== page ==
The Prevalence of Depression
Given the prevalence of treatment-resistant depression, using ketamine for depression to manage it seems like a reasonable approach. Patients with treatment-resistant depression (TRD) typically have a 10 and 20 percent chance of a positive response with traditional pharmaceutical interventions, while recent medical reports that indicate that TRD suffers see a positive response rate between 50 and 80 percent. Given the potential of ketamine in the treatment of depression, it is important to understand the magnitude of the impact this solution could have.
Using Ketamine for Depression: The Solution to Depression’s Exponential Growth?
How Widespread is Depression?
Diagnosing Depressive Disorders is Itself a Challenge
As depressive disorders reach epidemic levels in the western hemisphere, developing effective solutions to manage them requires out of the box thinking. The problem of managing depression stems from the definition of depression to begin with. Consider the following challenges when managing depression:
- Depression, or more accurately major depressive disorder (MDD), while considered one of the largest causes of disability worldwide, is not a single disorder but a large combination of patient/symptom profiles.
- The DSM-5 allows for the identification of 227 depression profiles, each of which meet the requirements of scoring positive on 5 of 9 symptoms, regardless of the fact that there can be large symptom variation between profiles. A large number of MDD criteria include different or and conflict symptoms, such as increased or decreased appetite, sleep, psychomotor coordination or agitation.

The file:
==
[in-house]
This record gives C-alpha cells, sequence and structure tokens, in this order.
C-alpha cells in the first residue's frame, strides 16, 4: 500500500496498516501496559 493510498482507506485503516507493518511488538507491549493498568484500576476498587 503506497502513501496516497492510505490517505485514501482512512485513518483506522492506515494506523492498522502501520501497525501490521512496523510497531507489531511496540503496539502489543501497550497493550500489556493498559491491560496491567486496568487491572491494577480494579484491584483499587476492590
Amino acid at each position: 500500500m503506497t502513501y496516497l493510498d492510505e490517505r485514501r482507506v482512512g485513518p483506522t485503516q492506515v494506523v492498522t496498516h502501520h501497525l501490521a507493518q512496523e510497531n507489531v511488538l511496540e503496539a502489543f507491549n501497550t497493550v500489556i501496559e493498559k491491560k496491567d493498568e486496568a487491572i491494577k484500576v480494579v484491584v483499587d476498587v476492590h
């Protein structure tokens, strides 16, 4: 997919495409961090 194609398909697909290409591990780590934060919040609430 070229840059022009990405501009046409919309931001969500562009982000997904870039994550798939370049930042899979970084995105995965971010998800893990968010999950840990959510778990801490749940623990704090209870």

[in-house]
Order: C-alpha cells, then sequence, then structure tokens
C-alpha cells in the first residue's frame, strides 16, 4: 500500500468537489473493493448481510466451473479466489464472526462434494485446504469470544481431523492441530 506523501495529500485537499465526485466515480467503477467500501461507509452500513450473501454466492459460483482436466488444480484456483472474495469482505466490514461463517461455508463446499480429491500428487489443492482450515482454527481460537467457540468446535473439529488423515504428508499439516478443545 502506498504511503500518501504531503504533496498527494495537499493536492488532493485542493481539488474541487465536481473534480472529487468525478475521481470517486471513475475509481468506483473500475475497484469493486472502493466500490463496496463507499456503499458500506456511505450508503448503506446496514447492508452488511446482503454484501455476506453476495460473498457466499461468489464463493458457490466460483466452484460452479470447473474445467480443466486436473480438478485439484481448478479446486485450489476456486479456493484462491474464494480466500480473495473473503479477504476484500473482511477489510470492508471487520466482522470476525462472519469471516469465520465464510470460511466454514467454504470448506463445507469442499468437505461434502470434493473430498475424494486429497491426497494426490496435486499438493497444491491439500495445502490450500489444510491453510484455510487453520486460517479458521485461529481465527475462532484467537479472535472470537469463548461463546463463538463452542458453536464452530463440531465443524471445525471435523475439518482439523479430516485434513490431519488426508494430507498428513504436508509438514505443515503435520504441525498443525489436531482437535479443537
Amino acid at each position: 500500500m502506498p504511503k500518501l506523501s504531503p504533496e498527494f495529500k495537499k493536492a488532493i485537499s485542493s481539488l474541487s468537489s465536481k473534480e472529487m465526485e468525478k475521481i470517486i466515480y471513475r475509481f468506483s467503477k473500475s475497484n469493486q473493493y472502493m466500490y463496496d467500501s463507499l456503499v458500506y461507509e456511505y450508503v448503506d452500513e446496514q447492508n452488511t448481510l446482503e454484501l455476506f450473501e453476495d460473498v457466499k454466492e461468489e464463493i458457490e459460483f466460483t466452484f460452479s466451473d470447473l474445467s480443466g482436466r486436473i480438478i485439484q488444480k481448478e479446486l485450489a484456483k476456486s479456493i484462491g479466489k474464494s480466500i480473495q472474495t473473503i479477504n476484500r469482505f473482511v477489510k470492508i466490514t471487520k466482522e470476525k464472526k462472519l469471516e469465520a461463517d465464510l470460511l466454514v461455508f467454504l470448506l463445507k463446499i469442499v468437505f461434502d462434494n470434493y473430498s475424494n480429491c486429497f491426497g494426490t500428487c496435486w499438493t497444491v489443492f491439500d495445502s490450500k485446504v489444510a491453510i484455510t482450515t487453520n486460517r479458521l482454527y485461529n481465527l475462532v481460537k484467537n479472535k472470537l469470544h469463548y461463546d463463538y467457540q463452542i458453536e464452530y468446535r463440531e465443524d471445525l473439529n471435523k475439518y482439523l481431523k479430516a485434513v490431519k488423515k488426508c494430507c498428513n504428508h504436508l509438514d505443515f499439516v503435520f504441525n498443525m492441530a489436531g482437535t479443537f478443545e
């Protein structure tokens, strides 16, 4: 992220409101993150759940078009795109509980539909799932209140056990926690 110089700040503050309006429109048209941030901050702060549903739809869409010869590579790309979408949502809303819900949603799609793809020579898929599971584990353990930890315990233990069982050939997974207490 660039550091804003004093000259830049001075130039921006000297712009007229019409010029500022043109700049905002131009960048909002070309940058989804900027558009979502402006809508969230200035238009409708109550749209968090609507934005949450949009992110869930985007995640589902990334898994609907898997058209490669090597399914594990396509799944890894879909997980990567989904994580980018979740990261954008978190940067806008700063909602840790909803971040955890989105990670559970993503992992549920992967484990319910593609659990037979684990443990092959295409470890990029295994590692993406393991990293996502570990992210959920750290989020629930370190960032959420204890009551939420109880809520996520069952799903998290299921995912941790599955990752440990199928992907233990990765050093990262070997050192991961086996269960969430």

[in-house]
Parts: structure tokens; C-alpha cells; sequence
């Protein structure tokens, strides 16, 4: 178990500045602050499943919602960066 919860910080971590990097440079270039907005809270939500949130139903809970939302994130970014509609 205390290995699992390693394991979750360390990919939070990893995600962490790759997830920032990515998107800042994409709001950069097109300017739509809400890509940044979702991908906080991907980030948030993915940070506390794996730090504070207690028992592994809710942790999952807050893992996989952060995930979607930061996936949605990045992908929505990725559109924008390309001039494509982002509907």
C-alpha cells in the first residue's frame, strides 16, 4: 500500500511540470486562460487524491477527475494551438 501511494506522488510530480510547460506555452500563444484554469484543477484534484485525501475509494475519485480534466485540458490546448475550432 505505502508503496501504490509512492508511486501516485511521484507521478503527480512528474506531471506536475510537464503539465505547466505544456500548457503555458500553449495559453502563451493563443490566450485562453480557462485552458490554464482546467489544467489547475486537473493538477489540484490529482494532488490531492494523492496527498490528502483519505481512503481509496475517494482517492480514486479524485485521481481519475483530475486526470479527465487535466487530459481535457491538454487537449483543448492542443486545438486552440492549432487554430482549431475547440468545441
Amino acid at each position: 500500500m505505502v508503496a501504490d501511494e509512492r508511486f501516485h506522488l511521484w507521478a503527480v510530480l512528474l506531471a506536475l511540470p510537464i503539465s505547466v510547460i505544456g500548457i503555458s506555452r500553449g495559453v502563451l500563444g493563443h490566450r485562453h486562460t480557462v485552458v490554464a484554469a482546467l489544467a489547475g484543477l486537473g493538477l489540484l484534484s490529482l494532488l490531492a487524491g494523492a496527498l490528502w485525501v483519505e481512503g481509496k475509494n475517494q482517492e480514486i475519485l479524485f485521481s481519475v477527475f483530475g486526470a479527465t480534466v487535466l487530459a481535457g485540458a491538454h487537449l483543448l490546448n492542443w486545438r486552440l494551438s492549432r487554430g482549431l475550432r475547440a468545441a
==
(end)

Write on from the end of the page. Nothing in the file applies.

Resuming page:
- When accounting for differences in sleep, appetite, and psychomotor activation, research found between 945 to 1030 unique symptom profiles. On top of this heterogeneity of depression, many depressed patients present with associated anxiety, somatic, or cognitive symptoms not included in the DSM criteria.
- In regards to treatment resistant depression (TRD), an area of intense research for psychedelics, The Agency for Healthcare Research and Quality states that the typical definition of patients with TRD includes references to those who fail to respond or enter remission after two or more antidepressant treatments provided at adequate dosages for adequate durations
- Much like the challenges associated with diagnosing MDD, the definition of treatment-resistant depression (TRD) varies widely across the clinical and scientific literature. Speaking generally, treatment-resistant depression refers to the failure to obtain an “acceptable” outcome when treating a major depressive disorder.. The literature lacks an adequate delineation of the diagnostic criteria, medication dosage and symptom duration needed to: